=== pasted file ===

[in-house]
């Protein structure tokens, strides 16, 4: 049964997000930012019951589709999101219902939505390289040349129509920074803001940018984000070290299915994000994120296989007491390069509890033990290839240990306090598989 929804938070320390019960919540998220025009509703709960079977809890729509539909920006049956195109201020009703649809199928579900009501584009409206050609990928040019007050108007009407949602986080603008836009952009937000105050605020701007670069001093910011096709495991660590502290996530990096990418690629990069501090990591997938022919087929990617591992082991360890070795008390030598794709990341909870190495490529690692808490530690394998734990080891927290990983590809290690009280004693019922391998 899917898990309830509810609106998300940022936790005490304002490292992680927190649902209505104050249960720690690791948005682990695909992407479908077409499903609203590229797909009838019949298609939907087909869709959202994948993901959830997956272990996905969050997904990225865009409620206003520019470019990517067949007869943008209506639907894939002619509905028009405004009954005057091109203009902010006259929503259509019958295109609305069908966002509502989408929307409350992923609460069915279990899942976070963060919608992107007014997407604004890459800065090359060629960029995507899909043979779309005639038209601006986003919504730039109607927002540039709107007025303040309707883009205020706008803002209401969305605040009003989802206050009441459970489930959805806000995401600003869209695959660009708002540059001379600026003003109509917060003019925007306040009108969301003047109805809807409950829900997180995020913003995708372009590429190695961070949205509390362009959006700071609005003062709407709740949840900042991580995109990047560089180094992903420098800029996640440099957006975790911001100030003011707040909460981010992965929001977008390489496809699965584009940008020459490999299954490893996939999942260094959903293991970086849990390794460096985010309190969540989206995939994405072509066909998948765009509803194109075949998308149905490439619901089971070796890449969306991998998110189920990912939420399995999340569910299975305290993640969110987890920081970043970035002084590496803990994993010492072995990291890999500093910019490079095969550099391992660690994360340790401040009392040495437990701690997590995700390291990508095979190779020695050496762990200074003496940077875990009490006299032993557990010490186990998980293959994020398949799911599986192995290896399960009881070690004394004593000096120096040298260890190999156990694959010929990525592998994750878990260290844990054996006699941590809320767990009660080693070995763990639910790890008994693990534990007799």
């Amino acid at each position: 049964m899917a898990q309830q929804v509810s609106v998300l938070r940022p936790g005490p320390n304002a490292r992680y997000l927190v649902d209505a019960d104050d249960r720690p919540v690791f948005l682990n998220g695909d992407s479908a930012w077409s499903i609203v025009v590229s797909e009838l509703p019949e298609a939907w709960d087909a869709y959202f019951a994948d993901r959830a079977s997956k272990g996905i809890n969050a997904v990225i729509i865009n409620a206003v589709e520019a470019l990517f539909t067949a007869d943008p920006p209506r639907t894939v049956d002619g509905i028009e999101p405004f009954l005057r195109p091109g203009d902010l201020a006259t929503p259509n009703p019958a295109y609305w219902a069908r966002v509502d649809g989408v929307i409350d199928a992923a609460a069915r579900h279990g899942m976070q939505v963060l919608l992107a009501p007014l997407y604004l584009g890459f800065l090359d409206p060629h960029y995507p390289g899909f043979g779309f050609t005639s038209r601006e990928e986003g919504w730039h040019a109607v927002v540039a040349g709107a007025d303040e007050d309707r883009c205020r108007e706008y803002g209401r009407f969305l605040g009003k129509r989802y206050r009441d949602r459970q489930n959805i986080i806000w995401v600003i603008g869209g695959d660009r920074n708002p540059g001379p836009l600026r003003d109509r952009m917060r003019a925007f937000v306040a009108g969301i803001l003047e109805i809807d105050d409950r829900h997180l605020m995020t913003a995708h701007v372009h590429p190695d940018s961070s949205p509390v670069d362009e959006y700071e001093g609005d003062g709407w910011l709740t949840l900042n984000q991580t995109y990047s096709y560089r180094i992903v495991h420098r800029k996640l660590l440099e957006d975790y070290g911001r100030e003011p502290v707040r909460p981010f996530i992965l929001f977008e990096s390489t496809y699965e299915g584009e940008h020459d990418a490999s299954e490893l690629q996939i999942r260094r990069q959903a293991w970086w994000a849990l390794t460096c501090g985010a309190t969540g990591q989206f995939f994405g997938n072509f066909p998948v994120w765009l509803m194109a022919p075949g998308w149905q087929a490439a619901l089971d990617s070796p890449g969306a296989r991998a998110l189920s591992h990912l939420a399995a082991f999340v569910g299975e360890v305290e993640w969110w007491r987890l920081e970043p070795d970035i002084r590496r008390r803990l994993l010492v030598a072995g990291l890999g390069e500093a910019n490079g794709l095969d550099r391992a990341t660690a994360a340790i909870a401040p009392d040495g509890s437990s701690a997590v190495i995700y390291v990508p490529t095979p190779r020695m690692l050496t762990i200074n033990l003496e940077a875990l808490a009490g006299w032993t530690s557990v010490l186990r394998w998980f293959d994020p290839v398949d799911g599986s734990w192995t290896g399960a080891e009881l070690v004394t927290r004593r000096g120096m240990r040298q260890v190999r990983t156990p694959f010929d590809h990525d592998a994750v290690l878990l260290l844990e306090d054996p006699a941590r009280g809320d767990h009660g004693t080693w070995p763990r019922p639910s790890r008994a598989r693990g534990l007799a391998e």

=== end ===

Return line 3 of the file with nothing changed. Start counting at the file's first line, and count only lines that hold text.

């Amino acid at each position: 049964m899917a898990q309830q929804v509810s609106v998300l938070r940022p936790g005490p320390n304002a490292r992680y997000l927190v649902d209505a019960d104050d249960r720690p919540v690791f948005l682990n998220g695909d992407s479908a930012w077409s499903i609203v025009v590229s797909e009838l509703p019949e298609a939907w709960d087909a869709y959202f019951a994948d993901r959830a079977s997956k272990g996905i809890n969050a997904v990225i729509i865009n409620a206003v589709e520019a470019l990517f539909t067949a007869d943008p920006p209506r639907t894939v049956d002619g509905i028009e999101p405004f009954l005057r195109p091109g203009d902010l201020a006259t929503p259509n009703p019958a295109y609305w219902a069908r966002v509502d649809g989408v929307i409350d199928a992923a609460a069915r579900h279990g899942m976070q939505v963060l919608l992107a009501p007014l997407y604004l584009g890459f800065l090359d409206p060629h960029y995507p390289g899909f043979g779309f050609t005639s038209r601006e990928e986003g919504w730039h040019a109607v927002v540039a040349g709107a007025d303040e007050d309707r883009c205020r108007e706008y803002g209401r009407f969305l605040g009003k129509r989802y206050r009441d949602r459970q489930n959805i986080i806000w995401v600003i603008g869209g695959d660009r920074n708002p540059g001379p836009l600026r003003d109509r952009m917060r003019a925007f937000v306040a009108g969301i803001l003047e109805i809807d105050d409950r829900h997180l605020m995020t913003a995708h701007v372009h590429p190695d940018s961070s949205p509390v670069d362009e959006y700071e001093g609005d003062g709407w910011l709740t949840l900042n984000q991580t995109y990047s096709y560089r180094i992903v495991h420098r800029k996640l660590l440099e957006d975790y070290g911001r100030e003011p502290v707040r909460p981010f996530i992965l929001f977008e990096s390489t496809y699965e299915g584009e940008h020459d990418a490999s299954e490893l690629q996939i999942r260094r990069q959903a293991w970086w994000a849990l390794t460096c501090g985010a309190t969540g990591q989206f995939f994405g997938n072509f066909p998948v994120w765009l509803m194109a022919p075949g998308w149905q087929a490439a619901l089971d990617s070796p890449g969306a296989r991998a998110l189920s591992h990912l939420a399995a082991f999340v569910g299975e360890v305290e993640w969110w007491r987890l920081e970043p070795d970035i002084r590496r008390r803990l994993l010492v030598a072995g990291l890999g390069e500093a910019n490079g794709l095969d550099r391992a990341t660690a994360a340790i909870a401040p009392d040495g509890s437990s701690a997590v190495i995700y390291v990508p490529t095979p190779r020695m690692l050496t762990i200074n033990l003496e940077a875990l808490a009490g006299w032993t530690s557990v010490l186990r394998w998980f293959d994020p290839v398949d799911g599986s734990w192995t290896g399960a080891e009881l070690v004394t927290r004593r000096g120096m240990r040298q260890v190999r990983t156990p694959f010929d590809h990525d592998a994750v290690l878990l260290l844990e306090d054996p006699a941590r009280g809320d767990h009660g004693t080693w070995p763990r019922p639910s790890r008994a598989r693990g534990l007799a391998e």